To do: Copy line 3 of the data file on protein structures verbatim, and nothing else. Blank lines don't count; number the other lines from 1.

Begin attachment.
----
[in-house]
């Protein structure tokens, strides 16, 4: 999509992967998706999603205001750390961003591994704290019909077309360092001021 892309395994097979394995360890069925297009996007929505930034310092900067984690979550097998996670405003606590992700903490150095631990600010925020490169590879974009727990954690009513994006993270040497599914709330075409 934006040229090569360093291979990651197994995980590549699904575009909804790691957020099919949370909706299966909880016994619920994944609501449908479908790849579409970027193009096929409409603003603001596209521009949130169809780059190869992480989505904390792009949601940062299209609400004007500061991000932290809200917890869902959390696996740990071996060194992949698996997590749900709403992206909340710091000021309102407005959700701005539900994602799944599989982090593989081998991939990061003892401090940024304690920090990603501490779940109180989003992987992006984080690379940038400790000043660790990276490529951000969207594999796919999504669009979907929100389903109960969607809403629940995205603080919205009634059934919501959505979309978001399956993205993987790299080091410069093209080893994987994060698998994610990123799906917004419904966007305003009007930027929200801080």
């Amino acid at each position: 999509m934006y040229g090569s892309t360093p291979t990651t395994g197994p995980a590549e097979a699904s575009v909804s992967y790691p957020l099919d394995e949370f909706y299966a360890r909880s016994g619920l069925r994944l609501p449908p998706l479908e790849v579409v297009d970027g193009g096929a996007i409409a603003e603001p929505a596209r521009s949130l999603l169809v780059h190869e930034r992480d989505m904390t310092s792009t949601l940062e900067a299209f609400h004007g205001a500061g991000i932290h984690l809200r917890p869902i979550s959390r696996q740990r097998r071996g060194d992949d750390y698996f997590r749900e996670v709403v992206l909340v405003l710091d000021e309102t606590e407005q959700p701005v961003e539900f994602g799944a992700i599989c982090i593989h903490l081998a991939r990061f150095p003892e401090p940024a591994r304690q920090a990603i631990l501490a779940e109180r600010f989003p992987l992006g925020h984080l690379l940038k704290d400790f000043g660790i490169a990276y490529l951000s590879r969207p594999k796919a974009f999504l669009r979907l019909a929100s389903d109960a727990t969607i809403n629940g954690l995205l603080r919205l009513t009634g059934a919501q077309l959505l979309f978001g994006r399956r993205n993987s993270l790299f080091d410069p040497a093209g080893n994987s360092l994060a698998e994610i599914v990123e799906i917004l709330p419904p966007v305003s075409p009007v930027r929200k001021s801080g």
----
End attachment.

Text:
């Amino acid at each position: 999509m934006y040229g090569s892309t360093p291979t990651t395994g197994p995980a590549e097979a699904s575009v909804s992967y790691p957020l099919d394995e949370f909706y299966a360890r909880s016994g619920l069925r994944l609501p449908p998706l479908e790849v579409v297009d970027g193009g096929a996007i409409a603003e603001p929505a596209r521009s949130l999603l169809v780059h190869e930034r992480d989505m904390t310092s792009t949601l940062e900067a299209f609400h004007g205001a500061g991000i932290h984690l809200r917890p869902i979550s959390r696996q740990r097998r071996g060194d992949d750390y698996f997590r749900e996670v709403v992206l909340v405003l710091d000021e309102t606590e407005q959700p701005v961003e539900f994602g799944a992700i599989c982090i593989h903490l081998a991939r990061f150095p003892e401090p940024a591994r304690q920090a990603i631990l501490a779940e109180r600010f989003p992987l992006g925020h984080l690379l940038k704290d400790f000043g660790i490169a990276y490529l951000s590879r969207p594999k796919a974009f999504l669009r979907l019909a929100s389903d109960a727990t969607i809403n629940g954690l995205l603080r919205l009513t009634g059934a919501q077309l959505l979309f978001g994006r399956r993205n993987s993270l790299f080091d410069p040497a093209g080893n994987s360092l994060a698998e994610i599914v990123e799906i917004l709330p419904p966007v305003s075409p009007v930027r929200k001021s801080g």